The master’s program in wildlife ecology at Texas State University has a long history of cooperation with agencies such as Texas Parks and Wildlife Department, U.S. Fish and Wildlife Service, and non-governmental organizations, providing students with access to contemporary wildlife research and potential employment opportunities.
Students learn to conduct scientific studies to address contemporary problems and increase knowledge in the field of wildlife ecology.
Contact The Graduate College for general questions about getting started with your application, funding your degree, and more.
If you have program-specific questions after reviewing the program details, we encourage you to contact the following:
“Pursuing a master’s degree in wildlife ecology at Texas State University introduced me to the diversity of career and research opportunities available to wildlife professionals and allowed me to be successful and have an impact while doing what I love.”
— Sara Weaver, M.S. ’12, current Aquatic Resources Ph.D. student
The master of science in wildlife ecology is a thesis-based degree with an emphasis on the application of ecological principles to studies in the fields of wildlife ecology and natural resource management. The degree requires a minimum of 30 credit hours including core courses in statistics and experimental design, elective courses in the student’s area of interest, seminars, and thesis courses.
Research options include but are not limited to the following:
- large mammal behavior, ecology, and genetics
- threatened and endangered species ecology and conservation
- ecology of turtles
- toad biology
- bat ecology
- disease ecology
- population sampling and estimation
- population persistence and viability
- community ecology
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Students can take advantage of the excellent research opportunity to study wildlife in Texas and beyond due to the worldwide reach of Texas State faculty research.
Wildlife ecology, as an area of study and concern, has grown in the U.S. and Texas over the last 50 years to play a major role in developing decisions on land and water use, wildlife populations, and recreation. Wildlife issues are no longer confined to hunting, fishing, and agricultural pursuits, but also encompass much larger issues in energy sources, urban and suburban development, overpopulation of some species, threatened and endangered species, water use, and availability, and coastal development, among others. Nowhere is this more pronounced than in Central Texas. The Wildlife Ecology program aims to find solutions to these issues.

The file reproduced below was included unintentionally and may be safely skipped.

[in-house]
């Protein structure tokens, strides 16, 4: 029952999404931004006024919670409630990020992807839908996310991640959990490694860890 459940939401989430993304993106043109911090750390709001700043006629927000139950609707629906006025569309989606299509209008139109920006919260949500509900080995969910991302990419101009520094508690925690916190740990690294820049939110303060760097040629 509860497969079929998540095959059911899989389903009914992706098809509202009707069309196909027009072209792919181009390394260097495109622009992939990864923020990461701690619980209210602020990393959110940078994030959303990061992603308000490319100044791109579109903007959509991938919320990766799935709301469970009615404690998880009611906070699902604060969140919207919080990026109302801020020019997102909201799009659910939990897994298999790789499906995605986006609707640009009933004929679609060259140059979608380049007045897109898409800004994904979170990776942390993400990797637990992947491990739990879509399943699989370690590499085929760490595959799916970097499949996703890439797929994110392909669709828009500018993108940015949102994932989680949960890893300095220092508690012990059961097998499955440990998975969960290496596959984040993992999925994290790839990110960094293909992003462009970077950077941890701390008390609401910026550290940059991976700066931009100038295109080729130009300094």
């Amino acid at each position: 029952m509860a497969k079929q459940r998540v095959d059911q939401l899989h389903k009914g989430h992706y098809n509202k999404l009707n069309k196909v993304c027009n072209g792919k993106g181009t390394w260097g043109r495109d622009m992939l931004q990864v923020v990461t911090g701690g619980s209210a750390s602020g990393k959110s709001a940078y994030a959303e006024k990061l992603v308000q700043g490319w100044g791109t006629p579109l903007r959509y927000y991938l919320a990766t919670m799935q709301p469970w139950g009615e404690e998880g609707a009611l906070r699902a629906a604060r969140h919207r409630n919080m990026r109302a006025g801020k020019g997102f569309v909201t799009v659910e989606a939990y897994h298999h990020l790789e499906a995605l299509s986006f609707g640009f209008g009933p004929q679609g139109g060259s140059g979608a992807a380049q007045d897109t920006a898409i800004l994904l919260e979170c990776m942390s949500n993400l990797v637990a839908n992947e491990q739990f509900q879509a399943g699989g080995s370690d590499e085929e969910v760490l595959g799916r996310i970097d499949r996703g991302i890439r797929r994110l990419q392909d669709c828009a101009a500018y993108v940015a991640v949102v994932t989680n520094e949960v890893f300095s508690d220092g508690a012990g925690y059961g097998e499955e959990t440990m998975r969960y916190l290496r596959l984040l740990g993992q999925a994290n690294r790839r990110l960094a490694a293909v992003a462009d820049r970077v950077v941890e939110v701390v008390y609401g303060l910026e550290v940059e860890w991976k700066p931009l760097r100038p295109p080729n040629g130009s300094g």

The research interests of the wildlife faculty are diverse, spanning such fields as disease ecology, genetics, and systematics, landscape ecology, vertebrate population ecology and management, parasitology, resource selection, estimating demography, and abundance of populations. Many studies are conducted on terrestrial vertebrates: mammals, birds, and herpes. Some faculty study invertebrate and aquatic vertebrate species that are species of concern or listed as threatened or endangered.
Graduates of the master of science (M.S.) degree have pursued doctoral degrees or obtained employment in a variety of professions. Examples include employment as biologists with state and federal resource agencies, non-governmental agencies, and environmental consulting firms. Graduates have also pursued careers in education as high school biology teachers or instructors at community colleges.
This program has a flexible deadline, which means applications received after the posted deadline may be reviewed on a first-come, first-served basis, with no guarantees for admission consideration.
Applications must be complete by the priority deadline to be considered for certain types of funding.
This program reviews applications on a rolling basis.
The items required for admission consideration are listed below. Additional information for applicants with international credentials can be found on our international web pages.
Transcripts & GPA
- baccalaureate degree in biology or related field from a regionally accredited university. Read additional information about background course work.
- a copy of an official transcript from each institution where course credit was granted
- minimum 3.0 GPA in your last 60 hours of undergraduate course work (plus any completed graduate courses)
Review important information about transcripts. Official transcripts, sent directly from your institution, will be required if admission is granted.
- GRE not required
- mentor recommendation letter from a current Texas State faculty member in the Department of Biology. Visit the faculty list for current faculty and their research interests and contact information. Your mentor must email their letter of support directly to The Graduate College at firstname.lastname@example.org. This letter must be on file before the program's deadline.
- statement of purpose describing your professional aspirations and rationale for pursuing graduate study
- three letters of recommendation addressing the substance and quality of your preparation for graduate study
Review important information about documents.
TOEFL, PTE, or IELTS Scores
Applicants are required to submit TOEFL, PTE, or IELTS scores that meet the minimum program requirements below unless they have earned a bachelor’s degree or higher from a regionally accredited U.S. institution or the equivalent from a country on our exempt countries list.
- official TOEFL iBT scores required with a 78 overall
- official PTE scores required with a 52 overall
- official IELTS (academic) scores required with a 6.5 overall and
- minimum individual module scores of 6.0
Review important information about official test scores.